Proximate Biomass Characterization of the High Productivity Marine Microalga Picochlorum celeri TG2: Article No. 108364

Alaina LaPanse, Anagha Krishnan, Galen Dennis, Devin Karns, Lukas Dahlin, Stefanie Van Wychen, Tyson Burch, Michael Guarnieri, Joseph Weissman, Matthew Posewitz

Research output: Contribution to journalArticlepeer-review


Microalgae are compelling renewable resources with applications including biofuels, bioplastics, nutrient supplements, and cosmetic products. Picochlorum celeri is an alga with high industrial interest due to exemplary outdoor areal biomass productivities in seawater. Detailed proximate analysis is needed in multiple environmental conditions to understand the dynamic biomass compositions of P. celeri, and how these compositions might be leveraged in biotechnological applications. In this study, biomass characterization of P. celeri was performed under nutrient-replete, nitrogen-restricted, and hyper-saline conditions. Nutrient-replete cultivation of P. celeri resulted in protein-rich biomass (~50% ash-free dry weight) with smaller carbohydrate (~12% ash-free dry weight) and lipid (~11% ash-free dry weight) partitions. Gradual nitrogen depletion elicited a shift from proteins to carbohydrates (~50% ash-free dry weight, day 3) as cells transitioned into the production of storage metabolites. Importantly, dilutions in nitrogen-restricted 40 parts per million (1.43 mM nitrogen) media generated high-carbohydrate (~50% ash-free dry weight) biomass without substantially compromising biomass productivity (36 g ash-free dry weight m-2 day-1) despite decreased chlorophyll (~2% ash-free dry weight) content. This strategy for increasing carbohydrate content allowed for the targeted production of polysaccharides, which could potentially be utilized to produce fuels, oligosaccharides, and bioplastics. Cultivation at 2X sea salts resulted in a shift towards carbohydrates from protein, with significantly increased levels of the amino acid proline, which putatively acts as an osmolyte. A detailed understanding of the biomass composition of P. celeri in nutrient-replete, nitrogen-restricted, and hyper saline conditions informs how this strain can be useful in the production of biotechnological products.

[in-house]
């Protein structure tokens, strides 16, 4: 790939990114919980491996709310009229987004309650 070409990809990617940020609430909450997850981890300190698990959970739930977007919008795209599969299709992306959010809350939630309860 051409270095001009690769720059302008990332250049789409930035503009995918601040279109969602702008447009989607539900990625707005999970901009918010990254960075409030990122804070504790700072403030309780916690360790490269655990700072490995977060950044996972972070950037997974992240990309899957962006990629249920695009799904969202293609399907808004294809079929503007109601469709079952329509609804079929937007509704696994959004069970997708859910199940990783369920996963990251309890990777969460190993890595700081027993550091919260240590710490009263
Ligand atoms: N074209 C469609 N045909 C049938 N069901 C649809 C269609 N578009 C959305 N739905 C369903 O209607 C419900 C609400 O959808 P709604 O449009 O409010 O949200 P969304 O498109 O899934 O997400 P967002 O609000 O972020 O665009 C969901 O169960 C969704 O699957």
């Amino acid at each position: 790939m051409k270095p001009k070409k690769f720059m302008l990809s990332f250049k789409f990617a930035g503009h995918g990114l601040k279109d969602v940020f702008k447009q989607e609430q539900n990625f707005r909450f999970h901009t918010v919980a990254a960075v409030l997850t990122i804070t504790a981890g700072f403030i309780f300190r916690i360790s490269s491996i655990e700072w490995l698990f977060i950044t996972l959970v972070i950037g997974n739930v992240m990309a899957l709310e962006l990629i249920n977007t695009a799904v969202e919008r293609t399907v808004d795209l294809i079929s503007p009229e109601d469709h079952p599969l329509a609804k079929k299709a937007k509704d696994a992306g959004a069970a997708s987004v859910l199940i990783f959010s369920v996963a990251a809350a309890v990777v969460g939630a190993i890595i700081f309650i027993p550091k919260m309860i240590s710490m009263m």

Original languageAmerican English
Number of pages13
JournalPlant Physiology and Biochemistry
StatePublished - 2024

NREL Publication Number

  • NREL/JA-2700-87450


  • biomass composition
  • high productivity
  • marine
  • microalgae
  • nitrogen deplete


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